Policy search methods can allow robots to learn control policies for a wide range of tasks, but practical applications of policy search often require hand-engineered components for perception, state estimation, and low-level control. In this paper, we aim to answer the following question: does training the perception and control systems jointly end-to-end provide better performance than training each component separately? To this end, we develop a method that can be used to learn policies that map raw image observations directly to torques at the robot's motors. The policies are represented by deep convolutional neural networks (CNNs) with 92,000 parameters, and are trained using a guided policy search method, which transforms policy search into supervised learning, with supervision provided by a simple trajectory-centric reinforcement learning method. We evaluate our method on a range of real-world manipulation tasks that require close coordination between vision and control, such as screwing a cap onto a bottle, and present simulated comparisons to a range of prior policy search methods.
We present a policy search method that uses iteratively refitted local linear models to optimize trajectory distributions for large, continuous problems. These trajectory distributions can be used within the framework of guided policy search to learn policies with an arbitrary parameterization. Our method fits time-varying linear dynamics models to speed up learning, but does not rely on learning a global model, which can be difficult when the dynamics are complex and discontinuous. We show that this hybrid approach requires many fewer samples than model-free methods, and can handle complex, nonsmooth dynamics that can pose a challenge for model-based techniques. We present experiments showing that our method can be used to learn complex neural network policies that successfully execute simulated robotic manipulation tasks in partially observed environments with numerous contact discontinuities and underactuation.
Autonomous learning of object manipulation skills can enable robots to acquire rich behavioral repertoires that scale to the variety of objects found in the real world. However, current motion skill learning methods typically restrict the behavior to a compact, low-dimensional representation, limiting its expressiveness and generality. In this paper, we extend a recently developed policy search method  and use it to learn a range of dynamic manipulation behaviors with highly general policy representations, without using known models or example demonstrations. Our approach learns a set of trajectories for the desired motion skill by using iteratively refitted time-varying linear models, and then unifies these trajectories into a single control policy that can generalize to new situations. To enable this method to run on a real robot, we introduce several improvements that reduce the sample count and automate parameter selection. We show that our method can acquire fast, fluent behaviors after only minutes of interaction time, and can learn robust controllers for complex tasks, including putting together a toy airplane, stacking tight-fitting lego blocks, placing wooden rings onto tight-fitting pegs, inserting a shoe tree into a shoe, and screwing bottle caps onto bottles.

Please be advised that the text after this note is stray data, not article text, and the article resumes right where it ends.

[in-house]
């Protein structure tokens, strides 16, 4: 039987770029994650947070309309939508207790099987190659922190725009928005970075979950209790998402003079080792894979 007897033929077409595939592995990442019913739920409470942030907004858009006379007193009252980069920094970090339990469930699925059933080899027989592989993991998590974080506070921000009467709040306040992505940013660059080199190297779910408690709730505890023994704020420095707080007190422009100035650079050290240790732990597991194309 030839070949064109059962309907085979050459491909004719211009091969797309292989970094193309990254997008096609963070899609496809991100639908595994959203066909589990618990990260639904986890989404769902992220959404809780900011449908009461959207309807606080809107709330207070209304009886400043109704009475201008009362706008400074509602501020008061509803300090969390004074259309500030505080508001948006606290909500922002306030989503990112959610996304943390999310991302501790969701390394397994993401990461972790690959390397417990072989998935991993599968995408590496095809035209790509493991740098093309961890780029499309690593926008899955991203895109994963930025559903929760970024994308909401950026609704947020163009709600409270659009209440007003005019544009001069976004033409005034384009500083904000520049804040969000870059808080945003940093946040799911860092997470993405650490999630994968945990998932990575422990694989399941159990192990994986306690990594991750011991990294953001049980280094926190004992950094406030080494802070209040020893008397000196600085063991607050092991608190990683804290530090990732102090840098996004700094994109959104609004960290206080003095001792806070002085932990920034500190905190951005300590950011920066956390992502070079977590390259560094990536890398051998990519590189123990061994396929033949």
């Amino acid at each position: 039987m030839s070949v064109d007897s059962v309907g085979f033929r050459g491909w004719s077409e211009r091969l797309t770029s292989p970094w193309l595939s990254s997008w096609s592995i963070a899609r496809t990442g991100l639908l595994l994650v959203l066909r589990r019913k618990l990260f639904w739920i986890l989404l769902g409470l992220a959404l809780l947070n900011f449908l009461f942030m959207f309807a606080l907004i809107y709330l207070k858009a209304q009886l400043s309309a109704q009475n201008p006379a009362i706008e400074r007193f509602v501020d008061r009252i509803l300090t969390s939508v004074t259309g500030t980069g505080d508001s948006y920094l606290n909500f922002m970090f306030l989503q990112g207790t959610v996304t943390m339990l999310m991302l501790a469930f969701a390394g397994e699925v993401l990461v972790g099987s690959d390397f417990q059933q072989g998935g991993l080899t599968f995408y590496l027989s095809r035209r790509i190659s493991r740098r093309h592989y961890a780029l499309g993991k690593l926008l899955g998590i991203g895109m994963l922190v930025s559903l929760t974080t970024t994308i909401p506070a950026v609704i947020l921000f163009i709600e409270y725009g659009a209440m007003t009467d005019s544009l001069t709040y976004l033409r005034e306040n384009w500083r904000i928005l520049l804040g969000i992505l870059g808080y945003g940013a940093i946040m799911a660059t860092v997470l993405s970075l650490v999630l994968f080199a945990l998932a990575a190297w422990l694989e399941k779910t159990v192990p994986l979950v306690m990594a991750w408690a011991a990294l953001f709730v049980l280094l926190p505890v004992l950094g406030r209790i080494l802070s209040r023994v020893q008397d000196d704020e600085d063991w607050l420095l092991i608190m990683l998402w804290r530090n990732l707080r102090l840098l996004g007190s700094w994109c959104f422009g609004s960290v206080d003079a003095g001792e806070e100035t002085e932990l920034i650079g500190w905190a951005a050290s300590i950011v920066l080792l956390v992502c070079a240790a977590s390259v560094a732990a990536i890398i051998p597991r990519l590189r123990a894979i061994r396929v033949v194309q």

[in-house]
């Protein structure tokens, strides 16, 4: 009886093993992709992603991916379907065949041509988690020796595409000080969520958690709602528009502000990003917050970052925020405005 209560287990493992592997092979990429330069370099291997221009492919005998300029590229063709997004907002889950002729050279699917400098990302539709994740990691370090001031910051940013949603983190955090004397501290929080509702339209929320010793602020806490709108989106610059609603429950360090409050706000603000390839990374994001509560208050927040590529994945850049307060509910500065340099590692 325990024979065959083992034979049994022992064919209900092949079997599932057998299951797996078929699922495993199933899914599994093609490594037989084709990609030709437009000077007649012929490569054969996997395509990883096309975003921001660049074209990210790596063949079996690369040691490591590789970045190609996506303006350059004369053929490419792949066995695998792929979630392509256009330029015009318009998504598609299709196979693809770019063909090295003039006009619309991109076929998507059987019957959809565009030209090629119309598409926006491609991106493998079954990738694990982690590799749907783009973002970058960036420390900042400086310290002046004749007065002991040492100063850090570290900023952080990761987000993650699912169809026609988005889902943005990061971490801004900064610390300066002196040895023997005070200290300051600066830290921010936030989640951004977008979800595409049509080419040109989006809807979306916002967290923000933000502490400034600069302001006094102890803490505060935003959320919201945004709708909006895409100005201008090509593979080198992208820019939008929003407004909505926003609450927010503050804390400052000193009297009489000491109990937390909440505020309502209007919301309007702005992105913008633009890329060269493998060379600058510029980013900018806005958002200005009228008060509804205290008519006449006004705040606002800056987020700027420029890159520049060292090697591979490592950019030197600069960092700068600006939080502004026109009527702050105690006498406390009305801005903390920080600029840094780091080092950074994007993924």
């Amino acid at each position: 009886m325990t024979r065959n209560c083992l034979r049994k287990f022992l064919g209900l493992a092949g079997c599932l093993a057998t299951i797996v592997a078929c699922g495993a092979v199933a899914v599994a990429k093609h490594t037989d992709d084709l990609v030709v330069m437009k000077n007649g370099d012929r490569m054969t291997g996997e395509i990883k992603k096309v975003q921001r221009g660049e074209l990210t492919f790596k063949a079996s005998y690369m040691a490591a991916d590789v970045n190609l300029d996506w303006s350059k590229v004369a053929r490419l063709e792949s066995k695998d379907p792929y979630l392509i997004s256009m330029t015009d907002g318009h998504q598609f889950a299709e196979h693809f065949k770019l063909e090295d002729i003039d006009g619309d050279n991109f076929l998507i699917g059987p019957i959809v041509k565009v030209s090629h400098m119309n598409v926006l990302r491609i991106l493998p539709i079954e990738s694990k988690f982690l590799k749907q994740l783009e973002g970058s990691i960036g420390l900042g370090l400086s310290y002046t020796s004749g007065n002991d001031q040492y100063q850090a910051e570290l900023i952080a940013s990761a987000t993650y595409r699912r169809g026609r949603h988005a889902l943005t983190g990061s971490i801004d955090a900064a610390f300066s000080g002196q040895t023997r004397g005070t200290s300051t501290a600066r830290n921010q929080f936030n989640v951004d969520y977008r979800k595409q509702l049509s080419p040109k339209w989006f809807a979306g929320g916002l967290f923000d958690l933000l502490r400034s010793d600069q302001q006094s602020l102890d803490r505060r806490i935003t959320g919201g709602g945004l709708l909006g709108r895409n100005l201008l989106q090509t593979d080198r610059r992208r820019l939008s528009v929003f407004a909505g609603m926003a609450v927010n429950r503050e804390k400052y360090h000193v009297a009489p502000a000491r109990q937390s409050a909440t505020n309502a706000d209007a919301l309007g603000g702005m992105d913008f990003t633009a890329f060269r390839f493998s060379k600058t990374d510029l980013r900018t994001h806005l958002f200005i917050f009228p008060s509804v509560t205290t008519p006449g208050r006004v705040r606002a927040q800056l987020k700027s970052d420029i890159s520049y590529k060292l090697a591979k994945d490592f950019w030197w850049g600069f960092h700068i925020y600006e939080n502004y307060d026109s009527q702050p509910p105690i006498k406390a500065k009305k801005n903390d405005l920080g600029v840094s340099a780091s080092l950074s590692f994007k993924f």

Due to a general shift in manufacturing paradigm from mass production towards mass customization, reconfigurable automation technologies, such as robots, are required. However, current industrial robot solutions are notoriously difficult to program, leading to high changeover times when new products are introduced by manufacturers. In order to compete on global markets, the factories of tomorrow need complete production lines, including automation technologies that can effortlessly be reconfigured or repurposed, when the need arises. In this paper we present the concept of general, self-asserting robot skills for manufacturing. We show how a relatively small set of skills are derived from current factory worker instructions, and how these can be transferred to industrial mobile manipulators. General robot skills can not only be implemented on these robots, but also be intuitively concatenated to program the robots to perform a variety of tasks, through the use of simple task-level programming methods. We demonstrate various approaches to this, extensively tested with several people inexperienced in robotics. We validate our findings through several deployments of the complete robot system in running production facilities at an industrial partner. It follows from these experiments that the use of robot skills, and associated task-level programming framework, is a viable solution to introducing robots that can intuitively and on the fly be programmed to perform new tasks by factory workers.